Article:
Interfaith unions: a mixed blessing

This organisation provides interfaith couples legal, social and financial aid

February 15, 2015 12:00 am | Updated 05:34 am IST - New Delhi:

in the name of love:Members of Dhanak marching against honour killing in New Delhi on Saturday.Photo: Special Arrangement

in the name of love:Members of Dhanak marching against honour killing in New Delhi on Saturday.Photo: Special Arrangement

This Valentine’s Day many couples with interfaith marriages gathered at the YMCA and spoke out their hearts, the problems that they faced and how they dealt with these issues.

The couples are members of Dhanak, a Delhi-based organisation, which provides social, legal and financial aid to couples of interfaith and inter-caste marriages. It helps them reach a concrete solution through related aids.

Couples ranging across different castes, religions and races gathered for Sahas – (Strengthening Alliances for Humanity and Secularism), an annual confluence of members and friends of Dhanak. Sessions on mixed identity, gender issues in mixed marriages, screening of documentaries on interfaith marriages and its legalities were conducted by students of Kamla Nehru Collage and Lady Irwin Collage. A street play related to commercialisation of religion was also presented by the students of Shaheed Bhagat Singh Collage.

The participating couples celebrated their union by highlighting the importance of socio-cultural diversity.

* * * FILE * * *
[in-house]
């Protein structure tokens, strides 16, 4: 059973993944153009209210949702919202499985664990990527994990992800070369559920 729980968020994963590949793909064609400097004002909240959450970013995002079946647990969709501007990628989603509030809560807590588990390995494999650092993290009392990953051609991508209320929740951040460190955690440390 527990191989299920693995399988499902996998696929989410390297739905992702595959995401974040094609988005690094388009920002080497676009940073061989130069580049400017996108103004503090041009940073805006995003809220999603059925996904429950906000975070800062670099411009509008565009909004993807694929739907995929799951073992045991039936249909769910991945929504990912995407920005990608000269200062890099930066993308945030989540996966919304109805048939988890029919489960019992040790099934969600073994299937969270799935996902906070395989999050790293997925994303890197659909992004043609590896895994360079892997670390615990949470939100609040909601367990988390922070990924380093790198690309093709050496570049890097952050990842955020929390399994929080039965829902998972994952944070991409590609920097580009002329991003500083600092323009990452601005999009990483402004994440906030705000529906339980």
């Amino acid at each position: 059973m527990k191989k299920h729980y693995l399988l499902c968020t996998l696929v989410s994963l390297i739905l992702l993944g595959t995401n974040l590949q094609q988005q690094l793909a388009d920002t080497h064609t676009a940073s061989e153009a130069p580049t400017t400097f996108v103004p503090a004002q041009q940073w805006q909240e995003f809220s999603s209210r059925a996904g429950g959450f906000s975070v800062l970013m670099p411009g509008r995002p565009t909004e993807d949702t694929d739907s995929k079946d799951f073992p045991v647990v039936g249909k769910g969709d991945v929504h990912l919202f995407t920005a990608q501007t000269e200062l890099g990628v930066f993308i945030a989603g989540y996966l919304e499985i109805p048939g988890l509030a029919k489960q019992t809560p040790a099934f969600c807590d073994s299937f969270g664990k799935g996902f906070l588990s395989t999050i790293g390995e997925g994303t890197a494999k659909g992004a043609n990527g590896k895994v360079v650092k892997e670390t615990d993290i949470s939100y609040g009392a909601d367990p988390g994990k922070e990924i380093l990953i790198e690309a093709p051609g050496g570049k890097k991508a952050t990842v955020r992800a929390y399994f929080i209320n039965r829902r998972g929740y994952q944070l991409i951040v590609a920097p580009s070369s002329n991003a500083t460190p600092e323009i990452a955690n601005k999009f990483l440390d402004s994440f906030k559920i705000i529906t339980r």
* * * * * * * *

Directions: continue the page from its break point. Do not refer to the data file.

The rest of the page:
The focus of the event was a rally held against honour killing. More than 10 organisations working on human rights from Delhi, Maharashtra, Uttar Pradesh and Odisha participated in the march. The tribute to the victims of honour killing was paid by some distinguished social activists like Sehba Farooqui, Shabnam Hashmi, Swami Agnivesh, Anil Chaudhary, and Vikash Narain Rai.

The programme concluded with a “pledge for humanity” by all present there.

Dhanak founder Asif Iqbal shared on how the organisation came into being. “I married a non-Muslim girl. We started Dhanak five years ago with five couples with interfaith marriages. Initially, it was just a platform for catharsis. Later, we realised that this static organisation had to be turned dynamic to make people aware of the positives of such marriages. So, we begin with candle light vigil, distributing of pamphlets and talking to people about how such marriages are not failed marriages, it is possible and the Constitution of India allows interfaith marriages.”

The organisation helps couple by becoming a mediator to convince parents of both sides because “in most cases, once a girl walks away from home, her parents lodge a first information report of abduction and rape without finding the truth. It implicates the boy falsely. So first we help them get married, then send the marriage certificate copy to the District Commissioner and local police station. We also make young couples live with such senior couples to learn to deal with situation in future because it is not only about marriage but also sustaining it.”

Now, Dhanak has 500 interfaith/caste member couples with more responsible roles.

“We have formed a network called ‘Chayan’, which acts as a pressure group to intervene with local authorities in case problems erupt. Secondly, we work on legal and systemic issues such as bringing amendments in Special Marriage Acts and State rules etc. Thirdly, we do advocacy programme with marriage officers as in most of the cases, marriage officers often play foul and turn down the marriage applications on different grounds.”

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